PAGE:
The Familiar Is Too Crowded
I did not realize how crowded the familiar was until I went back for a visit. This epiphany took place in one of my more recent dreams. As I went back to that place and asked my familiar host if I could stay, she warmly replied “you are more than welcome, but do you really want to?”
My host’s name was Sonia, a name which means wisdom. True wisdom, a gift from above, always shows us the best option; however, this trusted guide will leave the decision up to us—for better, best, or worse. We must discern whether to indulge the familiar in us, which always longs for the familiar in our lives (past, present, and future), or to give voice to the silent minority—the unfamiliar in us, longing to be set free and frolic in the unknown.
While the familiar often extends a warm and welcoming smile, offering a sense of belonging and security, it is not always the best place to be. Having acclimated myself to the landscape of the unfamiliar, the thought of moving back to the familiar now seems to constrict my moving and being. Where before, I may have not noticed or cared about the subtle or not so subtle effects that these occupiers of the familiar had on my mental, spiritual, and emotional mobility, I found I could not go back.
Webster defines ‘familiar’ as “one who frequents a place” (Webster.com). The 14th century Latin origin of this word, refers to its meaning as “the slaves” (etymonline.com). Think about the profundity of these dimensions: many times, the familiar enslaves us to frequent places, whether those be mental, emotional, spiritual, or physical. We can be so crowded out by like-mindedness, that our potential to be more of who we were called to be and what we were called to do gets stifled and restricted, being starved for creative oxygen and exercise of forward-momentum.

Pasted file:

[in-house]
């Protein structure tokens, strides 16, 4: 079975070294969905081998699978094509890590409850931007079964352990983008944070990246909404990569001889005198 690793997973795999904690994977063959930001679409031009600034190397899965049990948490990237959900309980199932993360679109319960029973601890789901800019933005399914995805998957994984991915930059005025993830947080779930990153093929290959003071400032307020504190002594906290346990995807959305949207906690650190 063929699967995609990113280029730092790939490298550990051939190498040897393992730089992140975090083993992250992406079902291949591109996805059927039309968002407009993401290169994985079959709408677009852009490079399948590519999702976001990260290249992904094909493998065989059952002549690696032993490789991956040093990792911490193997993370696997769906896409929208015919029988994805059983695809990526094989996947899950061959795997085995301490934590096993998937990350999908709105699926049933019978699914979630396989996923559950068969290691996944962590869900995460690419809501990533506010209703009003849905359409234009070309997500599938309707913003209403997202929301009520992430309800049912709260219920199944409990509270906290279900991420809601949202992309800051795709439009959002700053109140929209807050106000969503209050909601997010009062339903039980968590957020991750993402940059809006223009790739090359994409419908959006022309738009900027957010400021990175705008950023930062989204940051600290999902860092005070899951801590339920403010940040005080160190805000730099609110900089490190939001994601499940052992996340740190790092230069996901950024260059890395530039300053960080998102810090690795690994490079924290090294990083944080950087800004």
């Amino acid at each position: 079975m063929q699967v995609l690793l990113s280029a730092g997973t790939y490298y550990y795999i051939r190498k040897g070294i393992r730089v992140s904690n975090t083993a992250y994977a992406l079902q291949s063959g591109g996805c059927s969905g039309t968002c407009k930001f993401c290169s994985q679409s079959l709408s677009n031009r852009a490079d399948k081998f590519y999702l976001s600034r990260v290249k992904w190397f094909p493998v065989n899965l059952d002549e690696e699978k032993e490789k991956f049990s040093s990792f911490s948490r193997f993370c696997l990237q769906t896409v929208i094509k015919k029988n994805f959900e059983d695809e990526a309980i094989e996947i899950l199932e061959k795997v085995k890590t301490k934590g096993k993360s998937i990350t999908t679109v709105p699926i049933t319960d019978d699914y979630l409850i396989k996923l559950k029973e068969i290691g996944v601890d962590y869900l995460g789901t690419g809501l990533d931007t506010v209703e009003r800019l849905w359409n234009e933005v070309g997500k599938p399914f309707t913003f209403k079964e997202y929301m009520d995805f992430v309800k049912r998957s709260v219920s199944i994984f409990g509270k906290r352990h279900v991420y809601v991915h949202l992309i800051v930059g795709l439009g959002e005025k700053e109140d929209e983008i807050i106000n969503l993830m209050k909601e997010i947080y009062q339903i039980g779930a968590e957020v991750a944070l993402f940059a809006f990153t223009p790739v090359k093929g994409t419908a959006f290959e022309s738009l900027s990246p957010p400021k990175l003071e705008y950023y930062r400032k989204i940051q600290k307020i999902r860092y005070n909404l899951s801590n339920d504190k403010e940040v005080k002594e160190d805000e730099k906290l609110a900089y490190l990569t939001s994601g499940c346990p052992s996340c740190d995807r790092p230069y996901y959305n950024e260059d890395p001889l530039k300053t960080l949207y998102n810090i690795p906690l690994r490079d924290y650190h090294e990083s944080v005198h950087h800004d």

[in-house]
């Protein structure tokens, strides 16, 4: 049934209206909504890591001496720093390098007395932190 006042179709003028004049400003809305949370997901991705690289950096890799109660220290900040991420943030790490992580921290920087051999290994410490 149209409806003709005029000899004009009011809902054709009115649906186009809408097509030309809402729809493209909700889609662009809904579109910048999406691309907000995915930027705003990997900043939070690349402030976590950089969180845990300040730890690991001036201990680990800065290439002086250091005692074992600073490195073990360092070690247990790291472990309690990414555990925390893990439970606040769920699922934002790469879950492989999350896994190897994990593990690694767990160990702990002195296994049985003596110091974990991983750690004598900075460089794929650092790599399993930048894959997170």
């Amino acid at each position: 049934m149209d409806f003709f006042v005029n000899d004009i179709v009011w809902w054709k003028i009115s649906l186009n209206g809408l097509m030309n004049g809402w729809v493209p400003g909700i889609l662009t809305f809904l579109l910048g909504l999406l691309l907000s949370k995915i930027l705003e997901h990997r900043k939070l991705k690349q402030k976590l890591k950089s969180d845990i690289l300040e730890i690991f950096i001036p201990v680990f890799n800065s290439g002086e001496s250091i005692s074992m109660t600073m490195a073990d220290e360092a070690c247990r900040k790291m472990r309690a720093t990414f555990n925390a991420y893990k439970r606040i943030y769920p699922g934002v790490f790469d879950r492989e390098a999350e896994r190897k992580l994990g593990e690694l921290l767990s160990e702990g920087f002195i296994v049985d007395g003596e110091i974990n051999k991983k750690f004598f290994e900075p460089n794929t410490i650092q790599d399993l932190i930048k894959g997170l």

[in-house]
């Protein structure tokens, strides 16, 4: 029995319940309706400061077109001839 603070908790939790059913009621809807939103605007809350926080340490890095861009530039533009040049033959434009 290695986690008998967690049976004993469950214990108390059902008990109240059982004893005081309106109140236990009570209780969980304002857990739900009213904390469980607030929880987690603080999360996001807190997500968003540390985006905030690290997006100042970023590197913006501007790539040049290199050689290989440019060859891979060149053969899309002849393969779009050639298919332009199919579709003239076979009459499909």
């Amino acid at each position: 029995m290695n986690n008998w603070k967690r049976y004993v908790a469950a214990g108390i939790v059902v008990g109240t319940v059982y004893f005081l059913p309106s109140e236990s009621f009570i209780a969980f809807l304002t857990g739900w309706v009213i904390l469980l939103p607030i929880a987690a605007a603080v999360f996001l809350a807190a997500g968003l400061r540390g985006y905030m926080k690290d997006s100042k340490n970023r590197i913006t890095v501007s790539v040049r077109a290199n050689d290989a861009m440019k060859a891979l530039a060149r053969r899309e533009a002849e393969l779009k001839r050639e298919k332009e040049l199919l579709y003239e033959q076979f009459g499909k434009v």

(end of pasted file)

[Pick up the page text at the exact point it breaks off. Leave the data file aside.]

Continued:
This being said, I am not advocating throwing out the proverbial baby with the bathwater. There are familiar places and people that are good for us and us for them, providing wonderful, healthy, nurturing, and mutually beneficial experiences, affirmation, consolation, and opportunities for growth. Nevertheless, the great psalmist King David (whom God referred to as a man after His own heart, Acts 13:22) amplified our existence and purpose as he decreed and agreed with our Creator that “we are fearfully and wonderfully made” (Psalm 139:14).
The Hebrew words for fearfully and wonderfully mean “to cause astonishment, to strike with sudden and usually great wonder or surprise, to distinguish, show marvelous” (Strong’s Exhaustive Concordance).
For me, while looking back on my dream and my journey, the familiar is indeed crowded. Crowds comprise of a group of people having something in common. That commonality can be either good or bad, right, wrong, or neither, or helpful, hindering, or maintain the status quo. Regardless, whether you choose to fit into a crowd or not, whether a crowd fits into you or not, give place and purpose to the unfamiliar—for in that abode, you are given the space and opportunity for your wonderfully unique and marvelous you to venture out, grow, and to be extraordinary.
(Photo Credit: pzaxe on Shutterstock)